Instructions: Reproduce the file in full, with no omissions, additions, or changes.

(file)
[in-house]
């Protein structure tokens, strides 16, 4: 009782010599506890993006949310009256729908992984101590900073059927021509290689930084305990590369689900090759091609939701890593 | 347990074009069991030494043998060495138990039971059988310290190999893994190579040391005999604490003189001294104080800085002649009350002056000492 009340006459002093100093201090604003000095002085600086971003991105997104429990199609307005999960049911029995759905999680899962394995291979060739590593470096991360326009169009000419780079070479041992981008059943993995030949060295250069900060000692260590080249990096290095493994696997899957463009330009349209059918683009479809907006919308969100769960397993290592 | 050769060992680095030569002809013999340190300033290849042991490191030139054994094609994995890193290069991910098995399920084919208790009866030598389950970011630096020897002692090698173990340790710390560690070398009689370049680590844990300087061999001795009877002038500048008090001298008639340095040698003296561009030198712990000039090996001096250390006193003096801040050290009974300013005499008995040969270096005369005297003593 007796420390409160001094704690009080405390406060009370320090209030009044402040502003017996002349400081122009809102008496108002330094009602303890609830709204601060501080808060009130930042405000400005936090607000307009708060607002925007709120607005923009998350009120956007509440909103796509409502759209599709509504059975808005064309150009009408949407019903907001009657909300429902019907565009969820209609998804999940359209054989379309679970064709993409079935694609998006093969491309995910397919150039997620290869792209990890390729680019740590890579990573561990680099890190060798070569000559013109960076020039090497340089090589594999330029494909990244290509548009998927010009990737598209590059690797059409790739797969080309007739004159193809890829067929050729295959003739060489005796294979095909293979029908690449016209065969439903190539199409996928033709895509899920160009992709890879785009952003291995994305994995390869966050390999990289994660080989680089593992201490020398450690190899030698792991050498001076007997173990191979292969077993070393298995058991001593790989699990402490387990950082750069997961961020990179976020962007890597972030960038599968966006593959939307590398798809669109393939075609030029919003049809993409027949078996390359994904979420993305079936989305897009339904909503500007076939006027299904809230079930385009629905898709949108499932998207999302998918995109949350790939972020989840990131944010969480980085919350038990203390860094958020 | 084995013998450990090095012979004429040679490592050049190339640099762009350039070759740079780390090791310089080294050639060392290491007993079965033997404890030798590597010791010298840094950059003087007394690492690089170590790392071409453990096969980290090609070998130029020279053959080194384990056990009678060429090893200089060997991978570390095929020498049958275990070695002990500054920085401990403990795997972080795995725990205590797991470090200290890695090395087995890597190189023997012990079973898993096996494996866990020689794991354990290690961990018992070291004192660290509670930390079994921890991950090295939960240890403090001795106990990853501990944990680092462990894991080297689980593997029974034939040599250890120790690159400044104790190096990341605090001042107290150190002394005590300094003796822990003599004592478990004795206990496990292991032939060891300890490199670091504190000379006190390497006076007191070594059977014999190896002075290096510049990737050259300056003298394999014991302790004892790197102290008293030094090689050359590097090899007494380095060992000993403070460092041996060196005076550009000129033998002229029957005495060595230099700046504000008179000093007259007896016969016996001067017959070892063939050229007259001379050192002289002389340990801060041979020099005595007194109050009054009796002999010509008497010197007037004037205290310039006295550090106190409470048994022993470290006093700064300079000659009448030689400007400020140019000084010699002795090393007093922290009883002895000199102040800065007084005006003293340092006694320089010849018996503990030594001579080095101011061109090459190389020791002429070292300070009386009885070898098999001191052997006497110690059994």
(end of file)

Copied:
[in-house]
């Protein structure tokens, strides 16, 4: 009782010599506890993006949310009256729908992984101590900073059927021509290689930084305990590369689900090759091609939701890593 | 347990074009069991030494043998060495138990039971059988310290190999893994190579040391005999604490003189001294104080800085002649009350002056000492 009340006459002093100093201090604003000095002085600086971003991105997104429990199609307005999960049911029995759905999680899962394995291979060739590593470096991360326009169009000419780079070479041992981008059943993995030949060295250069900060000692260590080249990096290095493994696997899957463009330009349209059918683009479809907006919308969100769960397993290592 | 050769060992680095030569002809013999340190300033290849042991490191030139054994094609994995890193290069991910098995399920084919208790009866030598389950970011630096020897002692090698173990340790710390560690070398009689370049680590844990300087061999001795009877002038500048008090001298008639340095040698003296561009030198712990000039090996001096250390006193003096801040050290009974300013005499008995040969270096005369005297003593 007796420390409160001094704690009080405390406060009370320090209030009044402040502003017996002349400081122009809102008496108002330094009602303890609830709204601060501080808060009130930042405000400005936090607000307009708060607002925007709120607005923009998350009120956007509440909103796509409502759209599709509504059975808005064309150009009408949407019903907001009657909300429902019907565009969820209609998804999940359209054989379309679970064709993409079935694609998006093969491309995910397919150039997620290869792209990890390729680019740590890579990573561990680099890190060798070569000559013109960076020039090497340089090589594999330029494909990244290509548009998927010009990737598209590059690797059409790739797969080309007739004159193809890829067929050729295959003739060489005796294979095909293979029908690449016209065969439903190539199409996928033709895509899920160009992709890879785009952003291995994305994995390869966050390999990289994660080989680089593992201490020398450690190899030698792991050498001076007997173990191979292969077993070393298995058991001593790989699990402490387990950082750069997961961020990179976020962007890597972030960038599968966006593959939307590398798809669109393939075609030029919003049809993409027949078996390359994904979420993305079936989305897009339904909503500007076939006027299904809230079930385009629905898709949108499932998207999302998918995109949350790939972020989840990131944010969480980085919350038990203390860094958020 | 084995013998450990090095012979004429040679490592050049190339640099762009350039070759740079780390090791310089080294050639060392290491007993079965033997404890030798590597010791010298840094950059003087007394690492690089170590790392071409453990096969980290090609070998130029020279053959080194384990056990009678060429090893200089060997991978570390095929020498049958275990070695002990500054920085401990403990795997972080795995725990205590797991470090200290890695090395087995890597190189023997012990079973898993096996494996866990020689794991354990290690961990018992070291004192660290509670930390079994921890991950090295939960240890403090001795106990990853501990944990680092462990894991080297689980593997029974034939040599250890120790690159400044104790190096990341605090001042107290150190002394005590300094003796822990003599004592478990004795206990496990292991032939060891300890490199670091504190000379006190390497006076007191070594059977014999190896002075290096510049990737050259300056003298394999014991302790004892790197102290008293030094090689050359590097090899007494380095060992000993403070460092041996060196005076550009000129033998002229029957005495060595230099700046504000008179000093007259007896016969016996001067017959070892063939050229007259001379050192002289002389340990801060041979020099005595007194109050009054009796002999010509008497010197007037004037205290310039006295550090106190409470048994022993470290006093700064300079000659009448030689400007400020140019000084010699002795090393007093922290009883002895000199102040800065007084005006003293340092006694320089010849018996503990030594001579080095101011061109090459190389020791002429070292300070009386009885070898098999001191052997006497110690059994």